6 ways to hire and retain quality staff for your hospitality business

Hiring the right people and keeping them motivated to do well is an essential element of a successful hospitality business. Here are our top innovative tips, from experts, for bringing in the talent you need and to retain your new staff.

The early stage of the relationship is key, so get the onboarding right

“When you find the right person, onboarding them and looking after them is as important as the [recruitment] process, and it’s so often missed. It’s like, ‘Ah fantastic, you’re here, let’s get you on the stove’, rather than taking the time to say, ‘This is who we are as a company, these are the people you’re going to be working with, this is how we’re going to look after you.’ You spent all that time trying to find someone, treat them amazingly well. The early stage of that relationship is key.” 

Ben Purton, executive chef and founder 

Thyme and Plaice


Make room for people to grow 

“We often have six month plans of where we see people today and where we think they’ll be in six months. We create positions for people who need that extra promotion, even if they don’t exist, because it helps us retain them. And it helps them feel rewarded and they see that we care and we can identify that they’re doing well.”

Amanda Fuller, Group Executive Chef

Sam Prince Hospitality Group



Focus on a person’s mentality, not their skills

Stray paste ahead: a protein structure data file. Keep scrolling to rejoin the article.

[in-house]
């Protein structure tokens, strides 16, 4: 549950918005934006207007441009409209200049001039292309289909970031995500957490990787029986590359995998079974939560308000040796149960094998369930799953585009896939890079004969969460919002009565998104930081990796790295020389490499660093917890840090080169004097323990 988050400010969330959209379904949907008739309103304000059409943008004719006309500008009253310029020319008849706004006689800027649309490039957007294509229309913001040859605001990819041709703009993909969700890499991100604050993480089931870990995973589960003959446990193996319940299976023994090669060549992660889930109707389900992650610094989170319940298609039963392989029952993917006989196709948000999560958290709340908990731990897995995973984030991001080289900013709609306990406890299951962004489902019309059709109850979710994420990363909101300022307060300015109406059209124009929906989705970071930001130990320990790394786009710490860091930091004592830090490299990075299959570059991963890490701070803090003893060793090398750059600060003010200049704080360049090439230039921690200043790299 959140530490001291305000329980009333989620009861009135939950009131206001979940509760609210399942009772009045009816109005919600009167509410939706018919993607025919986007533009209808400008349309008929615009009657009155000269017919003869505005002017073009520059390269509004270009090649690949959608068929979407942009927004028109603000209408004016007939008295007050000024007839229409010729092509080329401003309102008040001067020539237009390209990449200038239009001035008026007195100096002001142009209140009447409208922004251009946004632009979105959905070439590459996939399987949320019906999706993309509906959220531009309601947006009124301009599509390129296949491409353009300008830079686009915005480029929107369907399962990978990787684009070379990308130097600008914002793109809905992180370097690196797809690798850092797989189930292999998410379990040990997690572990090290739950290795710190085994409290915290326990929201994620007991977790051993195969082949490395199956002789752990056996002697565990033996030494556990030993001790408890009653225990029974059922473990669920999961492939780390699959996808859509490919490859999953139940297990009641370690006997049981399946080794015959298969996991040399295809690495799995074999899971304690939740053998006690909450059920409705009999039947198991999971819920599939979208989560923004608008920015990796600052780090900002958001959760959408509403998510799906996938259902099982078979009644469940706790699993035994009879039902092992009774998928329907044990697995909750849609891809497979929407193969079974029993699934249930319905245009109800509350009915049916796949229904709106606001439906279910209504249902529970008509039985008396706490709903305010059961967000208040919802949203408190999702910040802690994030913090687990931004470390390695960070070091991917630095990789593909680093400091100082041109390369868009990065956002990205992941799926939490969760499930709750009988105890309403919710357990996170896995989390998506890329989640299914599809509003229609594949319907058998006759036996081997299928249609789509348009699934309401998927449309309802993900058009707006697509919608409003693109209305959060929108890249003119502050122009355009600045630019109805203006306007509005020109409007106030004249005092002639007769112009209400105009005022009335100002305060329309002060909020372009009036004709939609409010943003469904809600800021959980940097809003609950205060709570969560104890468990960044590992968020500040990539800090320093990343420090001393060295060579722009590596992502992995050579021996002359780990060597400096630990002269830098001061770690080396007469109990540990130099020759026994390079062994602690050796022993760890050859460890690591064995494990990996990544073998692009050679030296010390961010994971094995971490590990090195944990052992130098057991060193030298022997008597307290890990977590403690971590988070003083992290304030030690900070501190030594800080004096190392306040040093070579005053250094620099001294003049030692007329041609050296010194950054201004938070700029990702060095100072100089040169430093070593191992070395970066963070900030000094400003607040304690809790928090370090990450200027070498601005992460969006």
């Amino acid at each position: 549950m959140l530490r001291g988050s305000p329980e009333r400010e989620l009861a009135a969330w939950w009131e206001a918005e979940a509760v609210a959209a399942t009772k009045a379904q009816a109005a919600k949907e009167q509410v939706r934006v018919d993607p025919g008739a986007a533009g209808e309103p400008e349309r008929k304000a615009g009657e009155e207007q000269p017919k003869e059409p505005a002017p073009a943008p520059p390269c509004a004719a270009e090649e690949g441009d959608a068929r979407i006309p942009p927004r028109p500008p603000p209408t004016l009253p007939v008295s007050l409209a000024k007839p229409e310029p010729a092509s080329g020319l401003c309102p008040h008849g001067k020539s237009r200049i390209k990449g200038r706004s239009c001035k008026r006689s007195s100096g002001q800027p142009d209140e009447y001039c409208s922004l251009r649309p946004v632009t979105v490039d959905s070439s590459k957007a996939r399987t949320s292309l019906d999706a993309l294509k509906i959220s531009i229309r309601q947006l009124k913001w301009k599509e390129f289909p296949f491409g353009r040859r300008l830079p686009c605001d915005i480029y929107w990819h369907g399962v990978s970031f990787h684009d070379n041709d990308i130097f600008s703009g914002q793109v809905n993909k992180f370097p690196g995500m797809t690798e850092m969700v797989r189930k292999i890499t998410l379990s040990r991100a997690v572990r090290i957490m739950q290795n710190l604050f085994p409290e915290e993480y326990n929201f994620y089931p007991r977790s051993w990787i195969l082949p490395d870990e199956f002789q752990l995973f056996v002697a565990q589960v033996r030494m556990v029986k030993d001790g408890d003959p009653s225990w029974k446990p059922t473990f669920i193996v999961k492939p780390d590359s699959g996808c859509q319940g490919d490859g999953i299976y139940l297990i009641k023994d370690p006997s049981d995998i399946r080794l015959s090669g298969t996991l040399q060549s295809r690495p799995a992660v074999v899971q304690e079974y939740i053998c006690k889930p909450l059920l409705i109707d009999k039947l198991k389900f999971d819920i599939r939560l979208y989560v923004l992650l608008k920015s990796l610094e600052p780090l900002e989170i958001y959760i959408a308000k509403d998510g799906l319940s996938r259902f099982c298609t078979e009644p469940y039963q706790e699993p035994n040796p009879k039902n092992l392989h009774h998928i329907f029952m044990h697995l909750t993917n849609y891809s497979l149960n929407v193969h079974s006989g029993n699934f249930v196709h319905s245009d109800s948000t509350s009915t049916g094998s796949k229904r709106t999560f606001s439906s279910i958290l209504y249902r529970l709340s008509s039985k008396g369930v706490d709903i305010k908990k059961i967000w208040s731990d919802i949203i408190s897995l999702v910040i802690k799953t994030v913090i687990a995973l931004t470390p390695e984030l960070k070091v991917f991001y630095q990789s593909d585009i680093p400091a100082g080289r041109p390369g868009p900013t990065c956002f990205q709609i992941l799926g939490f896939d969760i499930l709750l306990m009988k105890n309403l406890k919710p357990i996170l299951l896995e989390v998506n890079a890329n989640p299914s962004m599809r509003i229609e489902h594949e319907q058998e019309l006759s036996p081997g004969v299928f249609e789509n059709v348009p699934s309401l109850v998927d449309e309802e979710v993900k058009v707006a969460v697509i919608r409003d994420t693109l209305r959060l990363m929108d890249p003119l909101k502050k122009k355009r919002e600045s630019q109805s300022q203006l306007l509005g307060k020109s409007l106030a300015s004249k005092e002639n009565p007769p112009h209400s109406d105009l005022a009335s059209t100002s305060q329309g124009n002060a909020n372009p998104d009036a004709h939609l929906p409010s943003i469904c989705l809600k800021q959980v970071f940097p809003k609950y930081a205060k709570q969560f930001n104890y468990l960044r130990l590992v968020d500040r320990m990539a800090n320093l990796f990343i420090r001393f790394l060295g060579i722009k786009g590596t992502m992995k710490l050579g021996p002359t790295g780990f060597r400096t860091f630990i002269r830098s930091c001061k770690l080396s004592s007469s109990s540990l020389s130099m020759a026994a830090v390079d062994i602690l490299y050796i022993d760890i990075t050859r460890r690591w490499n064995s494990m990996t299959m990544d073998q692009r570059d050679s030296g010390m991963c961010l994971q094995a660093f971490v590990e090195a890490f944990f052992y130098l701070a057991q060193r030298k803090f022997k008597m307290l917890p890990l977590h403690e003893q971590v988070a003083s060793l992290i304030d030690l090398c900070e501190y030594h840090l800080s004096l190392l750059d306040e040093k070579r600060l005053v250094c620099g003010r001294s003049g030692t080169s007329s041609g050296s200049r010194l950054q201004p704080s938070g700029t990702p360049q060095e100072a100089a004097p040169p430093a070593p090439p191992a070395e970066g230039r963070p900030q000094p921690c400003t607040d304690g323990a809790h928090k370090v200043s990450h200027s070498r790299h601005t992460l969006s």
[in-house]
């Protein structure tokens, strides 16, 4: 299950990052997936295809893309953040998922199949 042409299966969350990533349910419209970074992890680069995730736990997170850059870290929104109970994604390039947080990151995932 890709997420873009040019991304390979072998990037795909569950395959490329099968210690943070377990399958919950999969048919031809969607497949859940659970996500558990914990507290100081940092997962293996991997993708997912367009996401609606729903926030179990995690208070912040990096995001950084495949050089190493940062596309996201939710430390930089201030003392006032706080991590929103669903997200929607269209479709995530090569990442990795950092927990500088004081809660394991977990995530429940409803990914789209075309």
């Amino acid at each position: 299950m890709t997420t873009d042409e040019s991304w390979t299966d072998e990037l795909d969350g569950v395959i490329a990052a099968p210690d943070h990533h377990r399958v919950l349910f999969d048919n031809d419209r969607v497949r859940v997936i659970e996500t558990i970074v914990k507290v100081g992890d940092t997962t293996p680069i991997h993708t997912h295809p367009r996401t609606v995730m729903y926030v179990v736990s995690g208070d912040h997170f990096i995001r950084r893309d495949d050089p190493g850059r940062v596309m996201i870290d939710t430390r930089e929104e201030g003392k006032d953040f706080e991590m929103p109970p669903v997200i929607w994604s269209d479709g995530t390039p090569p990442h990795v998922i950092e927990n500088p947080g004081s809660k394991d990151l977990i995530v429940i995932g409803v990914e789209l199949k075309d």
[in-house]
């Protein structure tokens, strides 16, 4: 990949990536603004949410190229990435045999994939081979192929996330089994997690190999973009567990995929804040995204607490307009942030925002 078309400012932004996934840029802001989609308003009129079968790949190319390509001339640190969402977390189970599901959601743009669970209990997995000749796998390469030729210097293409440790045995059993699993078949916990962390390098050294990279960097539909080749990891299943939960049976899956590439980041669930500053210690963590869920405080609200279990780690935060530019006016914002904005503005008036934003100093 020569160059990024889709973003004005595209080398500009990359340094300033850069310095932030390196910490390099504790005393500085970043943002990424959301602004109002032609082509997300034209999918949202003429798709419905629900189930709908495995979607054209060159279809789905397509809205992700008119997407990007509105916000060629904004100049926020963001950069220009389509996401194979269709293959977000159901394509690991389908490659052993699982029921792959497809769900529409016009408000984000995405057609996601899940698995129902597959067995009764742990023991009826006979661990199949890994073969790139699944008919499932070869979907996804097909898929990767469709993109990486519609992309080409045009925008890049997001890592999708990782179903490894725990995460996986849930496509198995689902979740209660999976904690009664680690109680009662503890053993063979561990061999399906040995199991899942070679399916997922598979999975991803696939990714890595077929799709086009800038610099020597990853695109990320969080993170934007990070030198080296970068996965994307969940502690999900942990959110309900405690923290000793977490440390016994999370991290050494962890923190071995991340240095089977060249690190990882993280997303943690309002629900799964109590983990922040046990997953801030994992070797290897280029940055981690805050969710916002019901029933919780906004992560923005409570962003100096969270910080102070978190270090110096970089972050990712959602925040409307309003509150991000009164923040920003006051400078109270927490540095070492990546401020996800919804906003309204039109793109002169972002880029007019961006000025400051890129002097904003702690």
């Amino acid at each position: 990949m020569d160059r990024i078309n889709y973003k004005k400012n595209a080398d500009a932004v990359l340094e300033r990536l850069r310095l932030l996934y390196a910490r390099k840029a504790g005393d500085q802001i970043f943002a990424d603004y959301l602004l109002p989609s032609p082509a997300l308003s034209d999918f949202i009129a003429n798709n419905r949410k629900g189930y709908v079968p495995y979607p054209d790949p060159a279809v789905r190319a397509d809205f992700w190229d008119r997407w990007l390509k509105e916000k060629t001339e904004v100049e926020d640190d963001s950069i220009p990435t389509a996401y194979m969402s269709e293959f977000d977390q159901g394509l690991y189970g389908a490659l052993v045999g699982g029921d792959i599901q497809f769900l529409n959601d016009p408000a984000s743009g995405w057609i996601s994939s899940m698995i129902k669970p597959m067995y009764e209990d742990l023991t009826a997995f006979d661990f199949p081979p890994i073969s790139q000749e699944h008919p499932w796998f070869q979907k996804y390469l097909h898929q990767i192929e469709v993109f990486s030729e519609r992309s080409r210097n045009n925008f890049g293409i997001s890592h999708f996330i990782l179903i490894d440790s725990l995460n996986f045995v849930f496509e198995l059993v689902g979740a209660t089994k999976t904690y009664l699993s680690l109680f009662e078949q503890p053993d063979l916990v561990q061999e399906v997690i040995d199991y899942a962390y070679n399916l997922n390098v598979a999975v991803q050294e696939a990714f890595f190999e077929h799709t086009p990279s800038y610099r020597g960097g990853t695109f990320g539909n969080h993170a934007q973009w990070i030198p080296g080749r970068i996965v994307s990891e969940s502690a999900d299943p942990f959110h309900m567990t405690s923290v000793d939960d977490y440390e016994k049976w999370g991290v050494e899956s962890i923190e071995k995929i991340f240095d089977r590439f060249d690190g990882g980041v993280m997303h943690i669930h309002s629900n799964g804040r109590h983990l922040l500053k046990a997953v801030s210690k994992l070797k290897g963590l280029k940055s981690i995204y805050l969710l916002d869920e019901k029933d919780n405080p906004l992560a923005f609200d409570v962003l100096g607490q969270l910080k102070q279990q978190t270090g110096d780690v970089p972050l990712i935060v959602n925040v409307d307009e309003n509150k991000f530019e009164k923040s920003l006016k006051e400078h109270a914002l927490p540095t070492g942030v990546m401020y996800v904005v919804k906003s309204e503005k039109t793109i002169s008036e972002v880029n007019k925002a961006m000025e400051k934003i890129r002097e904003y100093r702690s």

“For me it's really important to hire the right people, not the right skill. The skill is something that can be taught but the person, their mentality, you come with that. It's very hard to change the way someone thinks.” 

Adrian Vigus Brown, Executive Chef 

Park Plaza Hotels & Resorts Riverbank London



Give valuable rewards

“If any of the staff are mentioned in comments online, or if a certain amount of specials are sold, they get a reward. We do employee of the quarter, which is voted for by all of the staff. There is a winner from the kitchen and a winner from front of house. They generally go to a Michelin-starred restaurant or a restaurant that’s popular at the moment, with two managers, and have a nice lunch.”

Anna Williams, Senior Sous and Head of Pastry 




Streamline your menu

"I think the rotation of your employees throughout the different areas of your kitchen is key. It gives them the knowledge and the skill set to better their careers. And also cutting that menu down from maybe 50 items, down to maybe 15, something more manageable so that it gives you the opportunity to hone in on those skills and crafts and offerings to make for a better customer dining experience."

Kimberly Brock Brown, Chef and National President 

American Culinary Federation


Get everyone involved to create ore ownership

"Prioritize work life balance for everyone; including yourself. I also find that taking a team approach to the menu helps keep everyone engaged. Senior team members get to be creative and learn menu development alongside junior team members who may not always get to see that process. Developing the menu together helps create more ownership and consistency within the team as well, which ultimately leads to staff retention and a smoother running kitchen.”

Bri Campbell, Head Chef

Restaurant May



These methods  are easy to implement in your own  kitchen, but can have a big impact on your team members. Making them feel valued, respected and happy to keep contributing to the success of your hospitality business. 

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